But how can we optimize the ELBO? How can we compute the gradients of the ELBO with respect to the network parameters? And how can we deal with the stochasticity of the latent variables? These are some of the challenges that we will address in the next section, where we will introduce the **reparameterization trick**, a clever technique that allows us to train VAEs efficiently and effectively.

### 3.2. The Kullback-Leibler Divergence

In the previous section, we saw that the ELBO has two terms: the expected log-likelihood of the data given the latent variables, and the KL divergence between the approximate posterior and the prior. In this section, we will focus on the second term, the **Kullback-Leibler divergence** (KL divergence), and see why it is important and how to compute it.

The KL divergence is a measure of how different two probability distributions are. It is defined as follows:

$$\text{KL}(q||p) = \mathbb{E}_{q(z)}[\log q(z) – \log p(z)]$$

Here, $q(z)$ and $p(z)$ are two probability distributions over the same variable $z$. The KL divergence is always non-negative, and it is zero if and only if $q(z) = p(z)$ for all $z$. The KL divergence is not symmetric, meaning that $\text{KL}(q||p) \neq \text{KL}(p||q)$ in general.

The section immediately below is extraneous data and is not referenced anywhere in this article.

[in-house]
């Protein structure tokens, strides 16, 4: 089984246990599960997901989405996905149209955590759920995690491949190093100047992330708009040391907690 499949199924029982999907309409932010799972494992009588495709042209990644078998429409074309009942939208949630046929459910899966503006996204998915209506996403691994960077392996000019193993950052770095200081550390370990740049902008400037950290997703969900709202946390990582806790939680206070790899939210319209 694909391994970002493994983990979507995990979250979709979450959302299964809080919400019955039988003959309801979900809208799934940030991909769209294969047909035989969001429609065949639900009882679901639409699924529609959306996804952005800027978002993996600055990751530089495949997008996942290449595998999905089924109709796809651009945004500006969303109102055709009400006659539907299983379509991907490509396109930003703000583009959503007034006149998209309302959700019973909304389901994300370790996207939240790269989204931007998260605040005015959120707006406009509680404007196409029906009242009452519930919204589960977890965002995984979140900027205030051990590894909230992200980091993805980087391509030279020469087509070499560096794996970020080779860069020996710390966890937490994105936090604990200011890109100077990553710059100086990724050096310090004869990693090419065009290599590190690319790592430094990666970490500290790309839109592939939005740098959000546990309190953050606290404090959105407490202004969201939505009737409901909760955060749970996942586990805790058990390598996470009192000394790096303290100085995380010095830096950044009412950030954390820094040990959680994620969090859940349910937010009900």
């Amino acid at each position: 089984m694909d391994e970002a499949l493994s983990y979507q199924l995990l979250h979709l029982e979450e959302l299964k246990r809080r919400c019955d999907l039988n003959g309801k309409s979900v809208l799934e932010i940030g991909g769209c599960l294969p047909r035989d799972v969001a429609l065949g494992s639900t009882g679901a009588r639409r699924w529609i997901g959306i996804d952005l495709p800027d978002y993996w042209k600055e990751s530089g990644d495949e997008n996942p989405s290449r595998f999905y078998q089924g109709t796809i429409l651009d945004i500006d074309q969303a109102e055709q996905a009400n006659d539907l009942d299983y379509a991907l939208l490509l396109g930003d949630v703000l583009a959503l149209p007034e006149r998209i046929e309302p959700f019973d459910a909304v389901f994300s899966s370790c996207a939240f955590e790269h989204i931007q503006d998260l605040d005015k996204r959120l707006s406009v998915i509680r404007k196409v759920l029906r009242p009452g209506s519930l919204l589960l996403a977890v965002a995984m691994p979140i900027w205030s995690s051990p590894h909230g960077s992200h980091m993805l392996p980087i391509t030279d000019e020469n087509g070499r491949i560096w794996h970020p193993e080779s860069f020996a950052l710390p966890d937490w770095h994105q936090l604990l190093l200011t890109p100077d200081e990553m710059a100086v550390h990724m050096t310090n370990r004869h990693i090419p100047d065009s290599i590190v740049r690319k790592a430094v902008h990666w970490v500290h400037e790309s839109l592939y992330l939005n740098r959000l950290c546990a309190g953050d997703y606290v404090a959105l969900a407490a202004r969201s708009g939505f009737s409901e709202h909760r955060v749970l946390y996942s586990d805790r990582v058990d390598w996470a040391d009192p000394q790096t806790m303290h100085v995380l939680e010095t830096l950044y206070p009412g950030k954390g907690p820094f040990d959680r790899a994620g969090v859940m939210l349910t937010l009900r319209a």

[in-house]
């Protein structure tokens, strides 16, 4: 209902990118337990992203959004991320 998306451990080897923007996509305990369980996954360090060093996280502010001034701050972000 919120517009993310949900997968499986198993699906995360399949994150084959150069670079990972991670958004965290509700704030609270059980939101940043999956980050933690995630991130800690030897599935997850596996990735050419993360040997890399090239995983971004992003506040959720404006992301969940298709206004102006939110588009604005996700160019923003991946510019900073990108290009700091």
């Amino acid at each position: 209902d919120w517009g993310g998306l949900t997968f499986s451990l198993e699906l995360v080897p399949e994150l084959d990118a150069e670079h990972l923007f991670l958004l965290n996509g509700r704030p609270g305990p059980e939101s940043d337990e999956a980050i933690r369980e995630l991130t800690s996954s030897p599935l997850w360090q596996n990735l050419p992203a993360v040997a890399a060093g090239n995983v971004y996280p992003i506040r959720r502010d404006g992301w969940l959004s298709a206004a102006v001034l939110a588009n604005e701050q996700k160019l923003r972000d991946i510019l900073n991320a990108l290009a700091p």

But why do we need the KL divergence in the ELBO? What does it do? The KL divergence acts as a regularization term that prevents the VAE from overfitting the data. It does so by enforcing that the latent variables follow a simple and smooth distribution, such as a standard normal distribution. This way, the VAE can learn a more general and robust representation of the data, rather than memorizing the specific details of each data point.

However, computing the KL divergence can be challenging, especially when the distributions $q(z|x)$ and $p(z)$ are complex and non-standard. Fortunately, there is a trick that can simplify the computation of the KL divergence for VAEs. The trick is to assume that the distributions $q(z|x)$ and $p(z)$ are both multivariate Gaussian distributions, with diagonal covariance matrices. This means that the latent variables are independent and normally distributed, with some mean and variance parameters. Under this assumption, the KL divergence has a closed-form solution, which is given by: